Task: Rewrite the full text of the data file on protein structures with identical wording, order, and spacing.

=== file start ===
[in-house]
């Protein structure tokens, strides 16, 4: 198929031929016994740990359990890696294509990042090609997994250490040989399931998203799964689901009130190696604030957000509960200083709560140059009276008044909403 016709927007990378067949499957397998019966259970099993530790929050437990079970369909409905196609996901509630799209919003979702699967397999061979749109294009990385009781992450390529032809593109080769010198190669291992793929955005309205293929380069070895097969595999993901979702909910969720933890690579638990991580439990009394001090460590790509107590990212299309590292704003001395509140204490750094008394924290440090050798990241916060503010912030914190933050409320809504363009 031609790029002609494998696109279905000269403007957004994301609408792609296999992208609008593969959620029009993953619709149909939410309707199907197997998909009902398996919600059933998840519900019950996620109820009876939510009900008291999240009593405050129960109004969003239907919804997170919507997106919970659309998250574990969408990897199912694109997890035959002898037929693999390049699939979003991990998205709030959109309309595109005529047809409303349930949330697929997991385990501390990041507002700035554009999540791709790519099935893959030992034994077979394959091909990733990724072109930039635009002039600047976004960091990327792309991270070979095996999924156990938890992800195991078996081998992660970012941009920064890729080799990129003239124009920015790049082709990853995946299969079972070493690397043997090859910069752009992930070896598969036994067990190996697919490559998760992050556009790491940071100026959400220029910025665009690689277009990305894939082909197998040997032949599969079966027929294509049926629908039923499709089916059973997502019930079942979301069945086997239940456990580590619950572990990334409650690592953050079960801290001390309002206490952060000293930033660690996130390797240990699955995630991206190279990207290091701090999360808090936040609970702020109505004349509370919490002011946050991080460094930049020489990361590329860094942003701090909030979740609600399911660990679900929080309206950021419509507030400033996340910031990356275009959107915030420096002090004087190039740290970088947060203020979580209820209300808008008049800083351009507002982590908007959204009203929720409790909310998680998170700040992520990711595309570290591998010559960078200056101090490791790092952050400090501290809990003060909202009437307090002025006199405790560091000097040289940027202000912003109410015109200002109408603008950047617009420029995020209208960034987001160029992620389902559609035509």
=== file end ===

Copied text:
[in-house]
């Protein structure tokens, strides 16, 4: 198929031929016994740990359990890696294509990042090609997994250490040989399931998203799964689901009130190696604030957000509960200083709560140059009276008044909403 016709927007990378067949499957397998019966259970099993530790929050437990079970369909409905196609996901509630799209919003979702699967397999061979749109294009990385009781992450390529032809593109080769010198190669291992793929955005309205293929380069070895097969595999993901979702909910969720933890690579638990991580439990009394001090460590790509107590990212299309590292704003001395509140204490750094008394924290440090050798990241916060503010912030914190933050409320809504363009 031609790029002609494998696109279905000269403007957004994301609408792609296999992208609008593969959620029009993953619709149909939410309707199907197997998909009902398996919600059933998840519900019950996620109820009876939510009900008291999240009593405050129960109004969003239907919804997170919507997106919970659309998250574990969408990897199912694109997890035959002898037929693999390049699939979003991990998205709030959109309309595109005529047809409303349930949330697929997991385990501390990041507002700035554009999540791709790519099935893959030992034994077979394959091909990733990724072109930039635009002039600047976004960091990327792309991270070979095996999924156990938890992800195991078996081998992660970012941009920064890729080799990129003239124009920015790049082709990853995946299969079972070493690397043997090859910069752009992930070896598969036994067990190996697919490559998760992050556009790491940071100026959400220029910025665009690689277009990305894939082909197998040997032949599969079966027929294509049926629908039923499709089916059973997502019930079942979301069945086997239940456990580590619950572990990334409650690592953050079960801290001390309002206490952060000293930033660690996130390797240990699955995630991206190279990207290091701090999360808090936040609970702020109505004349509370919490002011946050991080460094930049020489990361590329860094942003701090909030979740609600399911660990679900929080309206950021419509507030400033996340910031990356275009959107915030420096002090004087190039740290970088947060203020979580209820209300808008008049800083351009507002982590908007959204009203929720409790909310998680998170700040992520990711595309570290591998010559960078200056101090490791790092952050400090501290809990003060909202009437307090002025006199405790560091000097040289940027202000912003109410015109200002109408603008950047617009420029995020209208960034987001160029992620389902559609035509």